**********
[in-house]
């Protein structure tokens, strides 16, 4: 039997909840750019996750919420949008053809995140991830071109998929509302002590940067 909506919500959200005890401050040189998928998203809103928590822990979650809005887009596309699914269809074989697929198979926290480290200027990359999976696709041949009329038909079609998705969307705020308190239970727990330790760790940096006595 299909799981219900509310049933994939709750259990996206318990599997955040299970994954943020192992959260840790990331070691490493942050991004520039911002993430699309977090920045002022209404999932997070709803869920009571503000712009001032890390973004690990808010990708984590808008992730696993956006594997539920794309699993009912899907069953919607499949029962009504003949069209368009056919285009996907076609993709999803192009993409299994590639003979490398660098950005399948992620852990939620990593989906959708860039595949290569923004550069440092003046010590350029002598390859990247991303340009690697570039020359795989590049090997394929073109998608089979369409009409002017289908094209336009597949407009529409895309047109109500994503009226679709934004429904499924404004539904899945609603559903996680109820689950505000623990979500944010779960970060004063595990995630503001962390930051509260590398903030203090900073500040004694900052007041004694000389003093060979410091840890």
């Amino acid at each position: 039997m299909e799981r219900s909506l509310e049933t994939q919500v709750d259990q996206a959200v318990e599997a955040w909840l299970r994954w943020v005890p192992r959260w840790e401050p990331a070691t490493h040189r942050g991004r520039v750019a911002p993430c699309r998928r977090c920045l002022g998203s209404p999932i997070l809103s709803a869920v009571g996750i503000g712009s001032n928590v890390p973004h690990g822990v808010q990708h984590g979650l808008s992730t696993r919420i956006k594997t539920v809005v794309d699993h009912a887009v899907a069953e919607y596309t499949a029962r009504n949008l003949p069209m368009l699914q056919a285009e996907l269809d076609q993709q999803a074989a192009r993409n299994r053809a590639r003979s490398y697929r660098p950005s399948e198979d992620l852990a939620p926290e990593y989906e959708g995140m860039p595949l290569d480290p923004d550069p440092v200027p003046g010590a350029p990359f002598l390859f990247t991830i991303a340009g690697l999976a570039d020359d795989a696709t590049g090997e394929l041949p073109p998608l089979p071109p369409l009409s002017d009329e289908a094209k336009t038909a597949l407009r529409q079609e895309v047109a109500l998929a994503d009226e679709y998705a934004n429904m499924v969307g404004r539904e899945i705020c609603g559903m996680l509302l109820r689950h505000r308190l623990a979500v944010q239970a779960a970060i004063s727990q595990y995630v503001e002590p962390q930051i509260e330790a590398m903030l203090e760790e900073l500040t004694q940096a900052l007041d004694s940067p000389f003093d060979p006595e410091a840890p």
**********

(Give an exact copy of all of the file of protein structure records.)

[in-house]
């Protein structure tokens, strides 16, 4: 039997909840750019996750919420949008053809995140991830071109998929509302002590940067 909506919500959200005890401050040189998928998203809103928590822990979650809005887009596309699914269809074989697929198979926290480290200027990359999976696709041949009329038909079609998705969307705020308190239970727990330790760790940096006595 299909799981219900509310049933994939709750259990996206318990599997955040299970994954943020192992959260840790990331070691490493942050991004520039911002993430699309977090920045002022209404999932997070709803869920009571503000712009001032890390973004690990808010990708984590808008992730696993956006594997539920794309699993009912899907069953919607499949029962009504003949069209368009056919285009996907076609993709999803192009993409299994590639003979490398660098950005399948992620852990939620990593989906959708860039595949290569923004550069440092003046010590350029002598390859990247991303340009690697570039020359795989590049090997394929073109998608089979369409009409002017289908094209336009597949407009529409895309047109109500994503009226679709934004429904499924404004539904899945609603559903996680109820689950505000623990979500944010779960970060004063595990995630503001962390930051509260590398903030203090900073500040004694900052007041004694000389003093060979410091840890």
């Amino acid at each position: 039997m299909e799981r219900s909506l509310e049933t994939q919500v709750d259990q996206a959200v318990e599997a955040w909840l299970r994954w943020v005890p192992r959260w840790e401050p990331a070691t490493h040189r942050g991004r520039v750019a911002p993430c699309r998928r977090c920045l002022g998203s209404p999932i997070l809103s709803a869920v009571g996750i503000g712009s001032n928590v890390p973004h690990g822990v808010q990708h984590g979650l808008s992730t696993r919420i956006k594997t539920v809005v794309d699993h009912a887009v899907a069953e919607y596309t499949a029962r009504n949008l003949p069209m368009l699914q056919a285009e996907l269809d076609q993709q999803a074989a192009r993409n299994r053809a590639r003979s490398y697929r660098p950005s399948e198979d992620l852990a939620p926290e990593y989906e959708g995140m860039p595949l290569d480290p923004d550069p440092v200027p003046g010590a350029p990359f002598l390859f990247t991830i991303a340009g690697l999976a570039d020359d795989a696709t590049g090997e394929l041949p073109p998608l089979p071109p369409l009409s002017d009329e289908a094209k336009t038909a597949l407009r529409q079609e895309v047109a109500l998929a994503d009226e679709y998705a934004n429904m499924v969307g404004r539904e899945i705020c609603g559903m996680l509302l109820r689950h505000r308190l623990a979500v944010q239970a779960a970060i004063s727990q595990y995630v503001e002590p962390q930051i509260e330790a590398m903030l203090e760790e900073l500040t004694q940096a900052l007041d004694s940067p000389f003093d060979p006595e410091a840890p």